RLum.Network - A scientific network to analyse luminescence data with RHide

Project-manager: Dr. Christoph Schmidt
Projektstart: 2014
Projektnumber: SCHM 3051/3-1
Funded by: DFG
Projektmember: Dipl.- Inform. (FH) Manfred Fischer
External partners:
  - Dr. Sebastian Kreutzer - (Université Bordeaux Montaigne/FR)
  - Dr. Michael Dietze - GFZ Potsdam
  - Dr. Margret Fuchs - Alfred-Wegener-Institut Potsdam
  - Christoph Burow - Uni Köln

Thematic classification
Luminescence dating is one of the most important numeric dating methods of modern quaternary science. Methodological and technical improvements of the last decades allow complex and extensive data analysis today. A deficit is, however, seen in the availability of a flexible and scalable software solution for data analysis. With the release of the software package "Luminescence" in 2012, based on the statistical programming environment R, a comprehensive set of routines for the analysis of luminescence data was successfully provided for the first time. The software is understood both as a user-friendly tool for efficient use of scientific resources (e.g. human) by established methods for data analysis and as a tool for visualization, without the need of self-made software solutions.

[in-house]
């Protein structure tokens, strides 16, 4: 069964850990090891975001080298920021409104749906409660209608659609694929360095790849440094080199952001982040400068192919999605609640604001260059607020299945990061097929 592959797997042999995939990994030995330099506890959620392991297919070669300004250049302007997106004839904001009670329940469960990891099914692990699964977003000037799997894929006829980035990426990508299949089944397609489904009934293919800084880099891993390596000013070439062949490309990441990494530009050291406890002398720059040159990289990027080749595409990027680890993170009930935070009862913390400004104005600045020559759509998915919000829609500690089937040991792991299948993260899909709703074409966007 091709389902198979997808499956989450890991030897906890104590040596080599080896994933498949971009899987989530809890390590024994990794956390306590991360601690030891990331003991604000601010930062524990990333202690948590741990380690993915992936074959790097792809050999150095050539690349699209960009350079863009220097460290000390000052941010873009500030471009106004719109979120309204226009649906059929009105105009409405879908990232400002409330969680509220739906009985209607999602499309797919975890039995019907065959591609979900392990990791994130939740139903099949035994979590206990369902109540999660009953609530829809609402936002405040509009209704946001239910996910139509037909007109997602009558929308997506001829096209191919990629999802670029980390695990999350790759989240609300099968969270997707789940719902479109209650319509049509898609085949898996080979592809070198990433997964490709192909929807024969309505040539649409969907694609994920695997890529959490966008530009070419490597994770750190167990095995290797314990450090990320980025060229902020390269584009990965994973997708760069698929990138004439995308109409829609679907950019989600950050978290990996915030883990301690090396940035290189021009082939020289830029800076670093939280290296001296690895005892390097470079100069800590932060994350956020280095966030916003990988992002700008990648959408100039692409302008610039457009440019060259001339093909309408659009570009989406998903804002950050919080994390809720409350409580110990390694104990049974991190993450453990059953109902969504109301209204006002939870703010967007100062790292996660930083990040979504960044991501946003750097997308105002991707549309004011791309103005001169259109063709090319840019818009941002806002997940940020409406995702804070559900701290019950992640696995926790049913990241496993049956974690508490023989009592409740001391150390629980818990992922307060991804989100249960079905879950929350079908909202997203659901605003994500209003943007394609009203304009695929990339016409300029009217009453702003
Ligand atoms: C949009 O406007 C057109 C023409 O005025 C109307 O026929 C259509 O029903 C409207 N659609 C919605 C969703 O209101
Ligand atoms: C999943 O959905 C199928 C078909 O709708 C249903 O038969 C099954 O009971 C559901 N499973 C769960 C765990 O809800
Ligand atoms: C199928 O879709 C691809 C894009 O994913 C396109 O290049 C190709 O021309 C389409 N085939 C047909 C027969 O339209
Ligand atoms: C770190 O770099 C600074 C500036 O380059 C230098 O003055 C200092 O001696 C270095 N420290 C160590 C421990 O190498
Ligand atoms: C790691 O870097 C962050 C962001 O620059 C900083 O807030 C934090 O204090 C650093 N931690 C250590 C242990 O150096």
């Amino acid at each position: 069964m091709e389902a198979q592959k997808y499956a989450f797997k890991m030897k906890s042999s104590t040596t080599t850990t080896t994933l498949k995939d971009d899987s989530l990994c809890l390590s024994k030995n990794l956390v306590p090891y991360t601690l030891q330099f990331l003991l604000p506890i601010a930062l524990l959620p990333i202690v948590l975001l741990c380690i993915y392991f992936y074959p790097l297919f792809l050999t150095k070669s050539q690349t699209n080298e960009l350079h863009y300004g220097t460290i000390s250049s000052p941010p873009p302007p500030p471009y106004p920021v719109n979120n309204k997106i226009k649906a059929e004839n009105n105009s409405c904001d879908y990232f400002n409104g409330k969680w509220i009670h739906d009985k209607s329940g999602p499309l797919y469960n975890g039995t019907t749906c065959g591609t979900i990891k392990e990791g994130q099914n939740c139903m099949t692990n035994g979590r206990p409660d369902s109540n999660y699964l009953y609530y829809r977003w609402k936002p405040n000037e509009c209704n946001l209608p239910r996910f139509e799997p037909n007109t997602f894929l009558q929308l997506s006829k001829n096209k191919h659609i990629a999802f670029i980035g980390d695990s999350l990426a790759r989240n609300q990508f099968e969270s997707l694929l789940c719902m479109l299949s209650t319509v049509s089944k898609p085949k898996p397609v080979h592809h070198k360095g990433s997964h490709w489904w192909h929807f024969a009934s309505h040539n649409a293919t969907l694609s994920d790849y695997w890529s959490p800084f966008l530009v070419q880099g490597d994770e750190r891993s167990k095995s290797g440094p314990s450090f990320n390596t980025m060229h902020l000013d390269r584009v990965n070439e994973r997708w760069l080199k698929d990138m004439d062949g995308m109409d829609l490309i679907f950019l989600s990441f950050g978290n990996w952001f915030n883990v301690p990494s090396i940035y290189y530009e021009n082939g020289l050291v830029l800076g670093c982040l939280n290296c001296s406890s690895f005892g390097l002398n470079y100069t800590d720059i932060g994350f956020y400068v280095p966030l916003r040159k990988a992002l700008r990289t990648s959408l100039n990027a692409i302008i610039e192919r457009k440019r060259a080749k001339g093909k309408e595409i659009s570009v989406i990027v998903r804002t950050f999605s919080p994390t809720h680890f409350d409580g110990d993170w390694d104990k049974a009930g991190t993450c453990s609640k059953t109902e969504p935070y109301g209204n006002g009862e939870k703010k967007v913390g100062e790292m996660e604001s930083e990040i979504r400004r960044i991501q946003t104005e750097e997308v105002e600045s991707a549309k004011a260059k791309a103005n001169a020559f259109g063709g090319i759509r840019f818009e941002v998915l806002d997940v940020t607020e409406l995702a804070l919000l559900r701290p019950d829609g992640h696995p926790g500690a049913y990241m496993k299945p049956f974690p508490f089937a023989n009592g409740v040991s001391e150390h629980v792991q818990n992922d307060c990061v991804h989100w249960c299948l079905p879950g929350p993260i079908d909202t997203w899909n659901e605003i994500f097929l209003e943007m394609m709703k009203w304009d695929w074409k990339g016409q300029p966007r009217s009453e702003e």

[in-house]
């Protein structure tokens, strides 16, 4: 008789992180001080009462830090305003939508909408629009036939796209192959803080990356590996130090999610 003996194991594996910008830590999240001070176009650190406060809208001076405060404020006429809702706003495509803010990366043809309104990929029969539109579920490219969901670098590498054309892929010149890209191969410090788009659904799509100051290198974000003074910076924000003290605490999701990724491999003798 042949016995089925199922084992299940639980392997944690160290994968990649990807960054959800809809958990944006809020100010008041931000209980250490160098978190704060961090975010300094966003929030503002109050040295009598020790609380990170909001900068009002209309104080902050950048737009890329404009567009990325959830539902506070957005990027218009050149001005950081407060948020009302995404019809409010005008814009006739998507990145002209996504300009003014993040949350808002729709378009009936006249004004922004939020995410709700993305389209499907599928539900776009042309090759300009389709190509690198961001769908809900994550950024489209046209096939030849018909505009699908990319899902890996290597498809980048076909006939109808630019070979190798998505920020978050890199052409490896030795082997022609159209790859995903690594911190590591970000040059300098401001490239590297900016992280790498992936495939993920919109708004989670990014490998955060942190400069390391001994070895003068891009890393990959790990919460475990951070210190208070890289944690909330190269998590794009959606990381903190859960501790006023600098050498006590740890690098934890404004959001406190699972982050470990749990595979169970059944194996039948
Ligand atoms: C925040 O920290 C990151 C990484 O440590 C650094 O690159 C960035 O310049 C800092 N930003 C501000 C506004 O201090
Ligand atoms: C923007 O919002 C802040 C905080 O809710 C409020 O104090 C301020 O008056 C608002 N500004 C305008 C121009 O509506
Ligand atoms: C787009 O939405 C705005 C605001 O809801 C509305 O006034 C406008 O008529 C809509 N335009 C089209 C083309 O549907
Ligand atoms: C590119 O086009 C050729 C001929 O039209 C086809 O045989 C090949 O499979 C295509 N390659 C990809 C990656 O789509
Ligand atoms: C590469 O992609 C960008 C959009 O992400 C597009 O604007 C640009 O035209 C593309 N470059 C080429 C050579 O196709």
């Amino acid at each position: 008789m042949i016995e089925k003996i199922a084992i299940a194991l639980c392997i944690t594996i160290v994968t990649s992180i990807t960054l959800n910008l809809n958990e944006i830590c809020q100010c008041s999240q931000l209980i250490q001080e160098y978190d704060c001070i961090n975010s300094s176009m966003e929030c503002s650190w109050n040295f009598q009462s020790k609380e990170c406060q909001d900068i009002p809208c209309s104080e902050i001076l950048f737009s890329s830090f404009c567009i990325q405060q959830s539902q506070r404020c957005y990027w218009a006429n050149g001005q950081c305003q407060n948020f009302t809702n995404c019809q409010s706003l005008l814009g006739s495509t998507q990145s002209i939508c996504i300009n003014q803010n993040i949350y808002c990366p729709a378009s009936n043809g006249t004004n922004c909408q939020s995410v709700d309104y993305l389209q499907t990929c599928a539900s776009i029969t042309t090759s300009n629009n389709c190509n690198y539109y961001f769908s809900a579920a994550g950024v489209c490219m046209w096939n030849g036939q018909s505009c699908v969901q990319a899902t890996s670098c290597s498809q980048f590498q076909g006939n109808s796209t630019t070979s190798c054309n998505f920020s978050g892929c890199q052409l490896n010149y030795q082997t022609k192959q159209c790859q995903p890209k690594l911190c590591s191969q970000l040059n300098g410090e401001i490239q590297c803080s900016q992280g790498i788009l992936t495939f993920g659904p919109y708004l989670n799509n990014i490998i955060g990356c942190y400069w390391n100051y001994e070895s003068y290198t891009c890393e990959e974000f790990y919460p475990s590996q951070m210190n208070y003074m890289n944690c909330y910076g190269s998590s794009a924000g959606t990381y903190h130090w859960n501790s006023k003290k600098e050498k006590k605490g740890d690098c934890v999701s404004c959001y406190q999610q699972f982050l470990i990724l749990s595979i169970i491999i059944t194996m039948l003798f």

Secondly, the R package "Luminescence" should help increaseing the transparency of generated luminescence data (age), by open source code and comprehensible algorithms. Also it should ensure the reproducibility and comparability of results from different laboratories. The latter one is of high relevance in matters of the parallelization and correlation of geoscientific and archaeological archives.

Orientation and composition of the network